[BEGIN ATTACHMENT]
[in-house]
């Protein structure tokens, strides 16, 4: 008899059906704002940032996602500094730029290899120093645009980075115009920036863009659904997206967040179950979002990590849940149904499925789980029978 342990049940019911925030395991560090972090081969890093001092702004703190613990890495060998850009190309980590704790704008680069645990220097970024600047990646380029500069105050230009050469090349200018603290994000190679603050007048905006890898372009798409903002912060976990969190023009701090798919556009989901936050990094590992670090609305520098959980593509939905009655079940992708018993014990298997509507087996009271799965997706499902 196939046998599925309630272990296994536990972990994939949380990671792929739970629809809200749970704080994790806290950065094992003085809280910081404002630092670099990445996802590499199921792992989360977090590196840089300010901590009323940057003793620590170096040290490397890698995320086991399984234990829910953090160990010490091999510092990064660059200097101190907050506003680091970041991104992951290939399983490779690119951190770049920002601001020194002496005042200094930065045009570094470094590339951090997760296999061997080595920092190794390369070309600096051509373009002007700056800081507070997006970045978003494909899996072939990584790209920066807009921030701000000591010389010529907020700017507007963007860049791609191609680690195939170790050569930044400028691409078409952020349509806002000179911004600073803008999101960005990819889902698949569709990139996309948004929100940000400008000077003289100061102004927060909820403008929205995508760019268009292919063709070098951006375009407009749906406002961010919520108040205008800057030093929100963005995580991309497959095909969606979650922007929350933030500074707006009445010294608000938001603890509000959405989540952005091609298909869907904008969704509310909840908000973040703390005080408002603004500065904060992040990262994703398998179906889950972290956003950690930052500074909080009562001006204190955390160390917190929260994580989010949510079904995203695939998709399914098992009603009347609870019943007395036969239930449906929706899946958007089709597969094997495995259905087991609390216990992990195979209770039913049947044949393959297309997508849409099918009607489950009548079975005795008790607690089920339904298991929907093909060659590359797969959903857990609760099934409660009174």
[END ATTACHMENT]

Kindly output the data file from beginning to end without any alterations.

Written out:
[in-house]
């Protein structure tokens, strides 16, 4: 008899059906704002940032996602500094730029290899120093645009980075115009920036863009659904997206967040179950979002990590849940149904499925789980029978 342990049940019911925030395991560090972090081969890093001092702004703190613990890495060998850009190309980590704790704008680069645990220097970024600047990646380029500069105050230009050469090349200018603290994000190679603050007048905006890898372009798409903002912060976990969190023009701090798919556009989901936050990094590992670090609305520098959980593509939905009655079940992708018993014990298997509507087996009271799965997706499902 196939046998599925309630272990296994536990972990994939949380990671792929739970629809809200749970704080994790806290950065094992003085809280910081404002630092670099990445996802590499199921792992989360977090590196840089300010901590009323940057003793620590170096040290490397890698995320086991399984234990829910953090160990010490091999510092990064660059200097101190907050506003680091970041991104992951290939399983490779690119951190770049920002601001020194002496005042200094930065045009570094470094590339951090997760296999061997080595920092190794390369070309600096051509373009002007700056800081507070997006970045978003494909899996072939990584790209920066807009921030701000000591010389010529907020700017507007963007860049791609191609680690195939170790050569930044400028691409078409952020349509806002000179911004600073803008999101960005990819889902698949569709990139996309948004929100940000400008000077003289100061102004927060909820403008929205995508760019268009292919063709070098951006375009407009749906406002961010919520108040205008800057030093929100963005995580991309497959095909969606979650922007929350933030500074707006009445010294608000938001603890509000959405989540952005091609298909869907904008969704509310909840908000973040703390005080408002603004500065904060992040990262994703398998179906889950972290956003950690930052500074909080009562001006204190955390160390917190929260994580989010949510079904995203695939998709399914098992009603009347609870019943007395036969239930449906929706899946958007089709597969094997495995259905087991609390216990992990195979209770039913049947044949393959297309997508849409099918009607489950009548079975005795008790607690089920339904298991929907093909060659590359797969959903857990609760099934409660009174």